The exchange of Army Sgt. Bowe Bergdahl for five senior members of the Afghan Taliban marks the anticlimactic end of what the Obama administration once hoped would be a bold diplomatic stroke to help broker peace in Afghanistan.

Bergdahl’s return is not, as originally envisioned, a step toward a larger U.S. bargain with the Taliban and the Afghan government. Instead, Bergdahl’s release represented the last major piece of unfinished Taliban business for the United States, as it winds down 13 years of combat and prepares for the departure of all U.S. fighting forces from Afghanistan by the end of this year.

But the successful handover does prove that deals can be made and that the United States has a channel for negotiation that the next Afghan president might be able to use, said current and former U.S officials and people familiar with a classified briefing to Congress on the Bergdahl swap.

The hope is that either of the two candidates vying to succeed Hamid Karzai as Afghanistan’s leader could build on the established contacts to seek political reconciliation with the Taliban. The United States could play a role in fostering or facilitating talks but would have little or no direct stake, U.S. officials said.

“For a long time, it was hoped that the detainee exchange would be accompanied by several other steps,” including a Taliban break with al-Qaeda and the opening of direct contacts between the Afghan government and the insurgents, a senior State Department official said Friday.

“That proved impossible to arrange for a variety of different reasons and within this time frame, so we didn’t achieve as much as we would have liked,” the official said. “But neither is it nothing. We have created precedent and a basis that might well provide an opening in the future.”

Current and former officials requested anonymity because they were not authorized to discuss the secret talks; elements of the negotiation with the Taliban remain classified.

A presidential runoff vote will be held June 14, and the new Afghan leader is scheduled to take over in August. Both candidates have indicated support for the principle of political talks and eventual reconciliation with the Taliban insurgency, but there are no timelines or specific proposals on the table.

The Taliban is expected to fight as usual during the summer months this year and follow its pattern of retreating from heavy fighting in the coming winter. Next spring, after the election of a new president and the departure of international combat forces, the Taliban will confront a different military and political landscape, the senior State Department official said.

But it’s an open question whether that landscape will be different enough to prompt the Taliban to want to bargain with the government in Kabul.

The U.S. negotiations, dating to 2011, demonstrate that relative moderates within the Taliban movement not only exist but also have sufficient influence to make and execute a complicated deal, several officials said.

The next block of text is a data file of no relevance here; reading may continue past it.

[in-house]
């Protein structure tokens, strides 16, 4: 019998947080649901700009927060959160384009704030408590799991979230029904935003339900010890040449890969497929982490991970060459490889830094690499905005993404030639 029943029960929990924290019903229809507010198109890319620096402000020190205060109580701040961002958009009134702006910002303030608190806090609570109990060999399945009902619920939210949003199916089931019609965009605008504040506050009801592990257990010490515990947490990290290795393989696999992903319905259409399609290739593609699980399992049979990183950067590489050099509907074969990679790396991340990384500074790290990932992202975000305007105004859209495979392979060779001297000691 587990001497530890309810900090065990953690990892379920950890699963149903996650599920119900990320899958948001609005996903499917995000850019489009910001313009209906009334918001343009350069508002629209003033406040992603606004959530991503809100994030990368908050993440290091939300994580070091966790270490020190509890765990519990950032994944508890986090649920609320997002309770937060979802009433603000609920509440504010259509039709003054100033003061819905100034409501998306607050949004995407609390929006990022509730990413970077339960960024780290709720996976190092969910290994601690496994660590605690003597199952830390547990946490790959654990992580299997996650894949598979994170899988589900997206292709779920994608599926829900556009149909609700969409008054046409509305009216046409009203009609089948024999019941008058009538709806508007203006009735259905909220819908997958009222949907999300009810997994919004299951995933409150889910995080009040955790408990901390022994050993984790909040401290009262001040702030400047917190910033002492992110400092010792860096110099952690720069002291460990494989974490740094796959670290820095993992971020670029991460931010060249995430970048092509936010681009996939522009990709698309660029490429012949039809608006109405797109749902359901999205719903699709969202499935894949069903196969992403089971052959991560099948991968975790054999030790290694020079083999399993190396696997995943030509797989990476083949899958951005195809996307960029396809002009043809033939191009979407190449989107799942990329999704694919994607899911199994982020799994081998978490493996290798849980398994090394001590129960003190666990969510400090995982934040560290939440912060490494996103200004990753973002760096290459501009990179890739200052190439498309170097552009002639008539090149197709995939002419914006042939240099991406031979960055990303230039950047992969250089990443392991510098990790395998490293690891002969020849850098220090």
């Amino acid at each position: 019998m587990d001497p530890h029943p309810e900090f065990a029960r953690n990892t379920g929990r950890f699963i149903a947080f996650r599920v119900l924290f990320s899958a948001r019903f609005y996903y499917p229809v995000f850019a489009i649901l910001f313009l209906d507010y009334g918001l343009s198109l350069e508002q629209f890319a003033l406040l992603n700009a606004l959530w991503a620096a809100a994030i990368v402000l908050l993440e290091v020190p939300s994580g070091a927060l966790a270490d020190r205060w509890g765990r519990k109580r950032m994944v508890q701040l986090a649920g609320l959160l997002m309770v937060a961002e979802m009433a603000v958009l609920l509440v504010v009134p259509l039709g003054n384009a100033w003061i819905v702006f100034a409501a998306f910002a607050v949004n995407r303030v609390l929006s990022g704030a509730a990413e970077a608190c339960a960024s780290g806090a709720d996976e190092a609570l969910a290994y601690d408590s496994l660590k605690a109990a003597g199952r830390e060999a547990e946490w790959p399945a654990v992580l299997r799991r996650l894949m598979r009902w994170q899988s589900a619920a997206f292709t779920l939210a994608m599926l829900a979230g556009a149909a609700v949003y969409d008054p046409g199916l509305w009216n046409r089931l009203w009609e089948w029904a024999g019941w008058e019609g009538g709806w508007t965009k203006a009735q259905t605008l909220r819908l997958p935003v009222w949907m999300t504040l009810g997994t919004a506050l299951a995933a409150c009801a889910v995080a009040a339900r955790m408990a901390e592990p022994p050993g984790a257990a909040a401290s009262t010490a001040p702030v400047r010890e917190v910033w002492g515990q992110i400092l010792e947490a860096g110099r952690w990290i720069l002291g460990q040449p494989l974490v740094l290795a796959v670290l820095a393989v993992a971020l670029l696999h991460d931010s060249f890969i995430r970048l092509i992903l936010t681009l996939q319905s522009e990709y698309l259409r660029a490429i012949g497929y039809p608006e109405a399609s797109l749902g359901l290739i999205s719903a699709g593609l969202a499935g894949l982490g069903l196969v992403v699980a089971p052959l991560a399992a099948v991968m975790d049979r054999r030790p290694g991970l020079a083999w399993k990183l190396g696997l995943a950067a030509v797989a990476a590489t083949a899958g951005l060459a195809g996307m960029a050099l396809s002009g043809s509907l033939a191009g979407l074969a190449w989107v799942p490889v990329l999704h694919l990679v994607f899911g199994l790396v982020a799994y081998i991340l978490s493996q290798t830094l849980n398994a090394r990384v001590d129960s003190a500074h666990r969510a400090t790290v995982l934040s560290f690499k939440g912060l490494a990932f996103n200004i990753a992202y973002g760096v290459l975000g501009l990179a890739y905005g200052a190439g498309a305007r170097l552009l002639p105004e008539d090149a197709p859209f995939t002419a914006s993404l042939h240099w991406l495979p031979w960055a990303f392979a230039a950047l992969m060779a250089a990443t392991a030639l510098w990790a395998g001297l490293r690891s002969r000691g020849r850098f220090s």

Although the Obama administration had been fairly confident that it had what one official called “the right address,” it had never been tested for anything approaching the importance of a prisoner handover.

The Taliban representatives, one official said, had to be able to sell the deal within the organization and then ensure that it did not fall apart.

The terms of the deal represented a leap of faith for the Taliban, because the United States insisted that Bergdahl be returned to U.S. custody before the order was given to release the five prisoners from the U.S. military prison at Guantanamo Bay, Cuba.

“They also had to trust us not to walk away” with Bergdahl and leave the Taliban hanging, the senior State Department official said. Both sides also had to run the risk that the handover was a trap to kill emissaries from the other side.

The U.S. order to release the five came within minutes of Bergdahl’s handover, and it took about three hours to get the men underway to Qatar, one person familiar with the congressional briefing said.

The five issued a statement Friday from the Qatari capital, Doha, where they are living freely but under government supervision. They pledged to remain “loyal” to the conditions Qatar has set for their release.

“We want to assure all stakeholders that we are steadfast and loyal to the agreement between the Islamic Emirate and State of Qatar that was made specifically for our release,” they said, using the name that the Taliban used for Afghanistan when it ruled the country.

Their release has prompted strong criticism of the Obama administration both for negotiating with a terrorist organization and for freeing men deemed dangerous.

The level of cooperation demonstrated on the Taliban-made video documenting the handover is notable, said Seth Jones, an Afghanistan expert at Rand Corp. He said the deal held up from the operational planning of the exchange to the tactical details of the face-to-face handoff a week ago in eastern Afghanistan.

“Regardless of the perceptions in the United States, among the Taliban and, frankly, among the Afghans on whether this was a good deal or bad, it demonstrates at least that the United States and Taliban could talk, could reach an agreement,” Jones said.

But Jones said the deal does not increase the likelihood of a peace settlement among the Afghans. Too many obstacles remain, he said, such as a mutual perception that the insurgents and government forces­ have fought to a draw. With the withdrawal of international forces, “the Taliban probably feels its situation is getting better” militarily, Jones said.

U.S. and NATO forces that once numbered 140,000 did the bulk of the fighting at the time of Bergdahl’s capture in 2009 and for a long time afterward. Afghan ­forces, trained and equipped largely by the United States and its allies, now have the lead in a fight against insurgents that retain some backing from Pakistan and al-Qaeda.